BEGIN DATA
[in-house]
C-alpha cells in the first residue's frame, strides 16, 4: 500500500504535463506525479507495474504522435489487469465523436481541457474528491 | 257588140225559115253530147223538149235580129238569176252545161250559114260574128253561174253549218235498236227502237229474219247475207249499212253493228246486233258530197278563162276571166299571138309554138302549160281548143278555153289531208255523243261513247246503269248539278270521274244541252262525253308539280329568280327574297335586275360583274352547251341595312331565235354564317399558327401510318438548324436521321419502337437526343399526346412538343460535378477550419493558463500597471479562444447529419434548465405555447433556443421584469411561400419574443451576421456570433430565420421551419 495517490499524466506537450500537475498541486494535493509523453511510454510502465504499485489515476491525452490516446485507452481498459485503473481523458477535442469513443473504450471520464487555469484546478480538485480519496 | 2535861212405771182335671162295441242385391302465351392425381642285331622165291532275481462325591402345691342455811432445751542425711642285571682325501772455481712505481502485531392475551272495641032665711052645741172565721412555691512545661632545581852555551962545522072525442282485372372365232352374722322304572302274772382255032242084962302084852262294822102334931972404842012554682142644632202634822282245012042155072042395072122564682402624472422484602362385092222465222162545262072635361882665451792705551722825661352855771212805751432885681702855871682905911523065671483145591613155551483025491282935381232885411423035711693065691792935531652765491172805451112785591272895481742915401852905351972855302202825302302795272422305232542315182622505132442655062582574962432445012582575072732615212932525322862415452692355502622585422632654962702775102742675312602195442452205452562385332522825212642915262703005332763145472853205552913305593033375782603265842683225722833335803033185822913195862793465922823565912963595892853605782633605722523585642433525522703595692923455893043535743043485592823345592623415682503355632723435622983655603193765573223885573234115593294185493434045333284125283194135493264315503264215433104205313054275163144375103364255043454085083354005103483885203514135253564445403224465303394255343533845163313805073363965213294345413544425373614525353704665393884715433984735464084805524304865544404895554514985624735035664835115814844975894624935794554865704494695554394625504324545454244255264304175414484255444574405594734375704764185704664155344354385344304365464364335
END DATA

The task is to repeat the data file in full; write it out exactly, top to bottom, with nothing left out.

[in-house]
C-alpha cells in the first residue's frame, strides 16, 4: 500500500504535463506525479507495474504522435489487469465523436481541457474528491 | 257588140225559115253530147223538149235580129238569176252545161250559114260574128253561174253549218235498236227502237229474219247475207249499212253493228246486233258530197278563162276571166299571138309554138302549160281548143278555153289531208255523243261513247246503269248539278270521274244541252262525253308539280329568280327574297335586275360583274352547251341595312331565235354564317399558327401510318438548324436521321419502337437526343399526346412538343460535378477550419493558463500597471479562444447529419434548465405555447433556443421584469411561400419574443451576421456570433430565420421551419 495517490499524466506537450500537475498541486494535493509523453511510454510502465504499485489515476491525452490516446485507452481498459485503473481523458477535442469513443473504450471520464487555469484546478480538485480519496 | 2535861212405771182335671162295441242385391302465351392425381642285331622165291532275481462325591402345691342455811432445751542425711642285571682325501772455481712505481502485531392475551272495641032665711052645741172565721412555691512545661632545581852555551962545522072525442282485372372365232352374722322304572302274772382255032242084962302084852262294822102334931972404842012554682142644632202634822282245012042155072042395072122564682402624472422484602362385092222465222162545262072635361882665451792705551722825661352855771212805751432885681702855871682905911523065671483145591613155551483025491282935381232885411423035711693065691792935531652765491172805451112785591272895481742915401852905351972855302202825302302795272422305232542315182622505132442655062582574962432445012582575072732615212932525322862415452692355502622585422632654962702775102742675312602195442452205452562385332522825212642915262703005332763145472853205552913305593033375782603265842683225722833335803033185822913195862793465922823565912963595892853605782633605722523585642433525522703595692923455893043535743043485592823345592623415682503355632723435622983655603193765573223885573234115593294185493434045333284125283194135493264315503264215433104205313054275163144375103364255043454085083354005103483885203514135253564445403224465303394255343533845163313805073363965213294345413544425373614525353704665393884715433984735464084805524304865544404895554514985624735035664835115814844975894624935794554865704494695554394625504324545454244255264304175414484255444574405594734375704764185704664155344354385344304365464364335